It is not likely that this is the original beginning of the book since Josiah is not introduced and there is no date formula
in v. 1
(see 2 Chr 34.8
The Levites killed the Passover lamb as they had at the time of Hezekiah (2 Chr 30.17
The Passover meal was both roasted and boiled (see Ex 12.8–9; Deut 16.7
No Passover had been held like this one since the time of Samuel the prophet (see 2 Kings 23.22
). Its uniqueness apparently lay in the role of the Levites.
Evaluation of Josiah. In spite of the personal piety of Josiah, there were people during his reign who were more wicked than any other people,
with the result that God's word of judgment fell on Israel (1 Kings 13.2, 32
, and 2 Kings 23.24–27
may have served as a source for this addition). These words resolve the theological difficulty in the accounts of Josiah,
in both Kings and Chronicles, which cannot explain why the whole kingdom fell a few years after this great king died.
The death of Josiah.
Neco, king of Egypt, warns Josiah not to resist his march toward the Euphrates to shore up the reeling forces of the Assyrians. Since the Lord
was with the Pharaoh, Josiah's attack on him would be an attack on the Lord as well.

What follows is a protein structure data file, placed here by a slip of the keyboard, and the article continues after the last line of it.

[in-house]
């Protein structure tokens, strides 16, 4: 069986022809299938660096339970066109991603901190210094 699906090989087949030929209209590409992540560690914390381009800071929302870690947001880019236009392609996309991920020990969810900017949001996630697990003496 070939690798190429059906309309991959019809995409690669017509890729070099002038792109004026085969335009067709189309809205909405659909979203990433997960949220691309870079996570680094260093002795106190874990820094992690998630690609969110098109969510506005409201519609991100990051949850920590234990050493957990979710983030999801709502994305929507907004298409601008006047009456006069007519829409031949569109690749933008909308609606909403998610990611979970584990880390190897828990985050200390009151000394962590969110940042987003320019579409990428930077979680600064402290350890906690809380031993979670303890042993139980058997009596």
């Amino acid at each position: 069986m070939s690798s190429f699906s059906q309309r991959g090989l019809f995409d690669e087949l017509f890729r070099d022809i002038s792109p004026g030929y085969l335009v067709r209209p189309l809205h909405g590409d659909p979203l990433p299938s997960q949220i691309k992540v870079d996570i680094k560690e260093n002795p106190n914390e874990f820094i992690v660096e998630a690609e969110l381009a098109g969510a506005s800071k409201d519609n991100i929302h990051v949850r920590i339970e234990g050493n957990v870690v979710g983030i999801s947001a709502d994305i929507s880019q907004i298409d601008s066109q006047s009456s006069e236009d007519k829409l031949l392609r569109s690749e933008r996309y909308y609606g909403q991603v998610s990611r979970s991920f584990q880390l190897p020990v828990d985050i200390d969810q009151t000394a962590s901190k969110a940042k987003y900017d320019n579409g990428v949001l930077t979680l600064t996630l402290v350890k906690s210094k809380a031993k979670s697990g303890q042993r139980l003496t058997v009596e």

In 2 Chr 35.22
the words of Neco were said to come from the mouth of God; 1 Esdras adds that they were delivered by the prophet Jeremiah!
By ignoring this prophetic word Josiah brought about his own premature death.
Josiah's royal successors and the final days of Jerusalem.
Instead of Jeconiah/Jehoiachin, we would expect Jehoahaz, as in 2 Chr 36.1
Jehoiakim brought his brother Zarius back from Egypt, but according to the parallel text in 2 Chr 36.4
, Neco took Jehoiakim's brother Jehoahaz down to Egypt.
Instead of Jehoiakim in the Greek text, we would expect Jehoiachin, and NRSV so emends the text.
After the Exile,
the holy vessels of the Lord were returned to the Temple
According to an addition in 1 Esdras, Zedekiah compounded his guilt known from 2 Chronicles (not listening to the word of
the Lord and violating an oath he had sworn to Nebuchadnezzar) by transgressing the laws of the Lord, the God of Israel.
The devastated land enjoyed a sabbath rest during the Exile (see Lev 26.34–35
). The Chronicler expected the Exile to last seventy years in fulfillment of the prophecy of Jeremiah (
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